Canadians and their political leaders are ignoring all the signs of a looming aboriginal insurrection in their midst, warns a prominent military analyst.
Douglas Bland, a former lieutenant-colonel in Canada’s Armed Forces who chairs defence management studies at Queen’s University in Kingston, Ont., says conditions are ripe for a major uprising by first nations people.
He told a luncheon audience of the Frontier Centre for Public Policy in Winnipeg last week that "the typical federal or provincial politician in Canada has no idea what to do with this matter. They only see it as a difficulty for themselves."
In turn, aboriginals are "emboldened by the prevailing political reluctance to act."
In a speech titled, "Where Are Aboriginal Affairs in Canada Headed?," Bland answers the question by noting that Canada is particularly "vulnerable to a national disturbance, given its economic dependence on the export of oil, gas, natural gas, hydro power and other commodities to the U.S.
"Aboriginal communities are sitting on those supply chains. At any moment they can turn that system off, which would pose a danger to the economy and to Canadian sovereignty."
Canada has witnessed several instances of the sort of aboriginal unrest Bland is talking about.
First nations groups have staged roadblocks on Highway 401 near Kingston and put up barricades on major railways. A crisis over disputed land occurred in Oka, Que., in 1990, and in Caledonia, Ont., in 2006. Another standoff took place in 2009 near Cornwall, Ont., between Mohawks and border services personnel who had planned to start carrying firearms.
Bland says he began studying the feasibility of an aboriginal uprising after the 9/11 debacle in the U.S. He recently wrote a fictional account of an aboriginal insurrection, titled Uprising.
Aboriginals make up the largest and fastest growing group of young people in the country.
Their median age — 25, compared to 40 for nonaboriginals.
Incredibly, more than half of on-reserve aboriginals are 24 and younger. Too many of them are not being educated. Fewer than 24 percent finish high school, even as 80 percent of non-aboriginals graduate.
Another problem, says Bland, is that the aboriginals who graduate from universities most often don’t return to reserves where they could improve governance and economic prospects.
And so, on-reserve unemployment stands at 28 percent. Youth unemployment is more than 40 percent.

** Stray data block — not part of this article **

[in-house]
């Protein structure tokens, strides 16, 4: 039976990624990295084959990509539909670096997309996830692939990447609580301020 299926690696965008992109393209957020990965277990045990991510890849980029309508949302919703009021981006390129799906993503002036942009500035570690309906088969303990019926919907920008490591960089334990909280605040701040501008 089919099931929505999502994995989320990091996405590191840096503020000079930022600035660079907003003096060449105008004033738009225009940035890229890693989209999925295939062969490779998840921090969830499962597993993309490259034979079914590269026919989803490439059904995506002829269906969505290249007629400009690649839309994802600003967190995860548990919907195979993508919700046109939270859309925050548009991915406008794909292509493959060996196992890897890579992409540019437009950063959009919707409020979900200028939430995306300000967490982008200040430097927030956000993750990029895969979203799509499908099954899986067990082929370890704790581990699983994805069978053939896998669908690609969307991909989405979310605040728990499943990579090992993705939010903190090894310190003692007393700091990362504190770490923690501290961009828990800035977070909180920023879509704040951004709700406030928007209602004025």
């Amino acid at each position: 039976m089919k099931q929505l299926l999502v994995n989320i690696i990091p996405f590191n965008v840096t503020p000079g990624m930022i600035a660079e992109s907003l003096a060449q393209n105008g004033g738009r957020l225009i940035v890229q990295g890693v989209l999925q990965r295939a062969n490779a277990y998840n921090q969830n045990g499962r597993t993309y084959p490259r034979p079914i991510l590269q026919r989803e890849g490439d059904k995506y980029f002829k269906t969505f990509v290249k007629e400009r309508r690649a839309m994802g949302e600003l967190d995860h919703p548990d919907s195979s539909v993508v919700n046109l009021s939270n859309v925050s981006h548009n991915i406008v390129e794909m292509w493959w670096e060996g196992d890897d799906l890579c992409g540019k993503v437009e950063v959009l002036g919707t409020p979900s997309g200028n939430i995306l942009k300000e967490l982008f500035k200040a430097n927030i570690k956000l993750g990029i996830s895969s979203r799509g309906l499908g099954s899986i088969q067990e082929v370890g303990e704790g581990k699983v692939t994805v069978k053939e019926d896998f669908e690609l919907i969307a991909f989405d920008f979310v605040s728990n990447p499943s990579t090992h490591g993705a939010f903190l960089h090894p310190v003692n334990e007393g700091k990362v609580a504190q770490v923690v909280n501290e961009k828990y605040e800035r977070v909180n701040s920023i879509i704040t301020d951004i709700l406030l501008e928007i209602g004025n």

A disproportionate number of young first nations men are being incarcerated in jails which tend to serve as "community colleges for the gangs."
For example, 71 percent of those who are held in custody in Manitoba are aboriginals, despite the fact they make up only 15 percent of the population.
Of course, aboriginals often experience deplorable living conditions characterized by rural isolation and housing that’s dilapidated and overcrowded.
A community with a sense of grievance needs only a particular economic or political condition to aggravate it, along with a unifying leader able to mobilize the group to trigger an insurrection.
Because aboriginals reside in areas adjacent to Canada’s resource bounty and these sometimes remote and expansive tracts of land are largely undefendable, the feasibility of a major conflict is that much greater.
Bland is a student of war and his soundings are worrisome. While past Liberal governments in Ottawa have deployed a strategy of big spending to alleviate unacceptable on-reserve living conditions, the Harper government has taken a different approach.
Conservatives have focused more on urban-dwelling aboriginals and, of course, given a formal apology and financial redress for historic injustices at first nations schools.
In any event, no political action will be as helpful as getting young on-reserve aboriginals educated.
With only five of 308 sitting MPs (and six senators) reflecting Metis, Inuit or first nations ethnicity, Parliament would be better equipped to respond to aboriginal challenges if more first nations people were to become engaged in national political processes.